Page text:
100,000 evacuated due to fast moving wildfires in Southern California
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Fast-moving wildfires forced evacuation orders for more than 100,000 people and seriously injured two firefighters in Southern California on Monday as powerful winds across the state prompted power to be cut to hundreds of thousands to prevent utility equipment from sparking new blazes.
A smoky fire exploded in size to over 11 square miles (29 square kilometers) after breaking out around dawn in Orange County, south of Los Angeles.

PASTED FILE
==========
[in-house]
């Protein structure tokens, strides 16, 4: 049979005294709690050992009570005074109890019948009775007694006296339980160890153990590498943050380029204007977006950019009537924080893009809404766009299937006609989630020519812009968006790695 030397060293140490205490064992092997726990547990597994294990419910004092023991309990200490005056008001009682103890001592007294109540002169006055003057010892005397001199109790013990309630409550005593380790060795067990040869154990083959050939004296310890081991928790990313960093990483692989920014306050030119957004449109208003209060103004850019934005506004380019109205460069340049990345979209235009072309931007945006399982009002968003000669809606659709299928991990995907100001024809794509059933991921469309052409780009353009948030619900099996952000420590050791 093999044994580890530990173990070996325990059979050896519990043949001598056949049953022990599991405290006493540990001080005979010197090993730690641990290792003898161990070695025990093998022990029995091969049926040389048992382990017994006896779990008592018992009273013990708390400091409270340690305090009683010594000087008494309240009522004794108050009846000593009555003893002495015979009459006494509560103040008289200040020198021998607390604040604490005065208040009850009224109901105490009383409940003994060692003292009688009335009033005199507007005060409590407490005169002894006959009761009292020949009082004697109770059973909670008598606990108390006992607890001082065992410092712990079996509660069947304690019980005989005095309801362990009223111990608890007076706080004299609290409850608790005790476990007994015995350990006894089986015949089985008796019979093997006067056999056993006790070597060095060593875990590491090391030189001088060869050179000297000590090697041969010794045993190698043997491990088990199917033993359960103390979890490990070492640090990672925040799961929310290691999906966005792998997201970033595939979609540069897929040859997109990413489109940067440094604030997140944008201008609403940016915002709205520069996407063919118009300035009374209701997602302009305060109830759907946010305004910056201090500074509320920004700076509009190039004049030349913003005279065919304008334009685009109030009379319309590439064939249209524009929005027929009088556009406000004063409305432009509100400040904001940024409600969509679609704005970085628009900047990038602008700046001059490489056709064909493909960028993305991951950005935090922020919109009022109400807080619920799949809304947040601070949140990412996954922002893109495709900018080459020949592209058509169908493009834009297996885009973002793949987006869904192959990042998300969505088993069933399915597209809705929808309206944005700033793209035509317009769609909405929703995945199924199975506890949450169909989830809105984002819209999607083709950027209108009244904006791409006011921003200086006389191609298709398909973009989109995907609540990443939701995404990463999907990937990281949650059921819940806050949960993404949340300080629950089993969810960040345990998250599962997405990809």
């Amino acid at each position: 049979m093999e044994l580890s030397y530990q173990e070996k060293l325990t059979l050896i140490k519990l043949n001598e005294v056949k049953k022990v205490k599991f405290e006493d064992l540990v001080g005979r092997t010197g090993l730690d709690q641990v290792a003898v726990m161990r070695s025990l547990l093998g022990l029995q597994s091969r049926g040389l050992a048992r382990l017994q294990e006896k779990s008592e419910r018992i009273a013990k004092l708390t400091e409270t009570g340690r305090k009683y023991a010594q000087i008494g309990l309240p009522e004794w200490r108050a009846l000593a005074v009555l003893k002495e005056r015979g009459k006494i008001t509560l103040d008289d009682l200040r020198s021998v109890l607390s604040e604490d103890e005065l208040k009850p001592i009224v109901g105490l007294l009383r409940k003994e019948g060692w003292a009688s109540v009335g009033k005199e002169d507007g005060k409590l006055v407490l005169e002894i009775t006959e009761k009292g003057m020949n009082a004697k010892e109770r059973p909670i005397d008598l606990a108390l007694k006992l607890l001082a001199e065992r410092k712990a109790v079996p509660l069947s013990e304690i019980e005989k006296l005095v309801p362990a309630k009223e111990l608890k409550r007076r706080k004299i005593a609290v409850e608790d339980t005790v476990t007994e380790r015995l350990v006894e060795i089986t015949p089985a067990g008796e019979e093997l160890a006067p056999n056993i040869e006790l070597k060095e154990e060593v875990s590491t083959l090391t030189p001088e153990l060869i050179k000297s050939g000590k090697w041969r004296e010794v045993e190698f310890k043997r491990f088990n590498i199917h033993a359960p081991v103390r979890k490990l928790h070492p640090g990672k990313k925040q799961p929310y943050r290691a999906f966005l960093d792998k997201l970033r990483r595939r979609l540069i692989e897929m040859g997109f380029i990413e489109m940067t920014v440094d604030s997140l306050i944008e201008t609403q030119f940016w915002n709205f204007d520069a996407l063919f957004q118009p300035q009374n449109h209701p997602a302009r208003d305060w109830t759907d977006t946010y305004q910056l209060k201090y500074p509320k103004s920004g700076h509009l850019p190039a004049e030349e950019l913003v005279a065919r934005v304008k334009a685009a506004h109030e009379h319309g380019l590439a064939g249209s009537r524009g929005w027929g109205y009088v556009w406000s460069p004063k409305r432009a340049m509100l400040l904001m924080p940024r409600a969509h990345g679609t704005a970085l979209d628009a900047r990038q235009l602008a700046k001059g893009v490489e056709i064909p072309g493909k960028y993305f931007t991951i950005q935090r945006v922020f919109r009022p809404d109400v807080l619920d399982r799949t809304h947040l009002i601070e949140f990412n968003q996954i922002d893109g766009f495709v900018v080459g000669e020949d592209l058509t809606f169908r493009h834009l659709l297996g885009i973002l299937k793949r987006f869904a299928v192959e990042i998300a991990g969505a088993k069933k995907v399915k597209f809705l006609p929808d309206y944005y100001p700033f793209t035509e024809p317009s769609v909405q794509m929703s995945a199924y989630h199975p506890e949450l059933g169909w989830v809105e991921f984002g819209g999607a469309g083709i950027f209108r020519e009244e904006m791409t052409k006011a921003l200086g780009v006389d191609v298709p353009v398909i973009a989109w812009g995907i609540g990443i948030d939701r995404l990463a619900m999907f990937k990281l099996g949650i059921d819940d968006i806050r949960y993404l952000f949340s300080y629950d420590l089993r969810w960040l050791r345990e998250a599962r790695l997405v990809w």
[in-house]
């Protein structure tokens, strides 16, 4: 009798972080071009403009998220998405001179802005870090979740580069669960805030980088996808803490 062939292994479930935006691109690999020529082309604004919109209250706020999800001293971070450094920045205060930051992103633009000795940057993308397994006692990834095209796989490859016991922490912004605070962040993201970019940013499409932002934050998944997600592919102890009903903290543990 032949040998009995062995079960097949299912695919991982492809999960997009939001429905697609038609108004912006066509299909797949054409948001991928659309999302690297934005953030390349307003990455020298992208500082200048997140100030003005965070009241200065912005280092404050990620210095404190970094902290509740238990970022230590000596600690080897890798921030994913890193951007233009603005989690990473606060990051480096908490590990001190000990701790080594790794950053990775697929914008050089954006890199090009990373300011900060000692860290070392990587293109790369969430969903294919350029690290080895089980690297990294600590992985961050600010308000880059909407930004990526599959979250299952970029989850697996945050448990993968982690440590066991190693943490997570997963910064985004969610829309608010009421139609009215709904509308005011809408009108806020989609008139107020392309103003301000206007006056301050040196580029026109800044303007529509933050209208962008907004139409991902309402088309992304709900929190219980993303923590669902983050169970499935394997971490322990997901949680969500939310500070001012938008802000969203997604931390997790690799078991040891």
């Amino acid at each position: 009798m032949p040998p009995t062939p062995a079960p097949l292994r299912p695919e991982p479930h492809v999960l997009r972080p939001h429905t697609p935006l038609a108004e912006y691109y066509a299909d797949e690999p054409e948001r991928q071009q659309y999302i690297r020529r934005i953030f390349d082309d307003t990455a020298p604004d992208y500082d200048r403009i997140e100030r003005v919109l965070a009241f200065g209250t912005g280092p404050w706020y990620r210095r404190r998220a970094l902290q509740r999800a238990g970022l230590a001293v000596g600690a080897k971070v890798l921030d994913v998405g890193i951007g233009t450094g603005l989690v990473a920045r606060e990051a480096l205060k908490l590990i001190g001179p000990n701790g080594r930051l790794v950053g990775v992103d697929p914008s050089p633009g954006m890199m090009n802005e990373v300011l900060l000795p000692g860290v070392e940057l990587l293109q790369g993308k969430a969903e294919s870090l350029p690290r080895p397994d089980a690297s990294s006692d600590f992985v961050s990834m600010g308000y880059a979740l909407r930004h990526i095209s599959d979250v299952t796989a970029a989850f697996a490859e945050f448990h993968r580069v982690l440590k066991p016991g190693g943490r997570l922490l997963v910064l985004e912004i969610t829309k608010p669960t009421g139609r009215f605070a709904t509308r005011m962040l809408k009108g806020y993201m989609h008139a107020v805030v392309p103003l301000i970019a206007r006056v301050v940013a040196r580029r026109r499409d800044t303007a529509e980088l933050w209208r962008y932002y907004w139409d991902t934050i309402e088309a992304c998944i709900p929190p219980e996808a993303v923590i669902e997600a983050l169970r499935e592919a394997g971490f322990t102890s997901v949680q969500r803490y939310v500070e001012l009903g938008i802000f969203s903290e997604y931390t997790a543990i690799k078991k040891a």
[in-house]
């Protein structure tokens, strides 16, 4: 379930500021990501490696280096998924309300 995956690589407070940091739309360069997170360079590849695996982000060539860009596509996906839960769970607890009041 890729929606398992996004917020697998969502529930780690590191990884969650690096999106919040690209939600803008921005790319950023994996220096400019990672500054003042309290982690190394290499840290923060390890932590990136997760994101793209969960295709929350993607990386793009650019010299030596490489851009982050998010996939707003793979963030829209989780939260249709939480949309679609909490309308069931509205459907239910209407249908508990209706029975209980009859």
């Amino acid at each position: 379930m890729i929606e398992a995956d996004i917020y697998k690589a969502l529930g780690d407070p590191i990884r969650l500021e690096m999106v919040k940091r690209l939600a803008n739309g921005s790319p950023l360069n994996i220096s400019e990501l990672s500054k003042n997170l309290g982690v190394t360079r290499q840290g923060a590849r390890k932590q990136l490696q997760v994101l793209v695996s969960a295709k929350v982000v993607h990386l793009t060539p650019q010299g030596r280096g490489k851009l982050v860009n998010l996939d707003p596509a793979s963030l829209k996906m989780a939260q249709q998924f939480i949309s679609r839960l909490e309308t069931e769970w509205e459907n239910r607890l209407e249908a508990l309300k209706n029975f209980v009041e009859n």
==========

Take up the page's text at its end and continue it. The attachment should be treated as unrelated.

Gusts pushed flames along brushy ridges in Silverado Canyon and near houses in the sprawling city of Irvine, home to about 280,000 residents.
There was no containment.
Two firefighters, one 26 and the other 31 years old, were critically injured while battling the blaze, according to the county’s Fire Authority, which didn’t provide details on how the injuries occurred.
They each suffered second- and third-degree burns over large portions of their bodies and were intubated at a hospital, officials said.
Helicopters dropping water and fire retardant were grounded for much of the afternoon because strong winds made it unsafe to fly.
However, a large air tanker and other aircraft began making drops again several hours before sunset.
Officials didn’t immediately know the cause of the fires.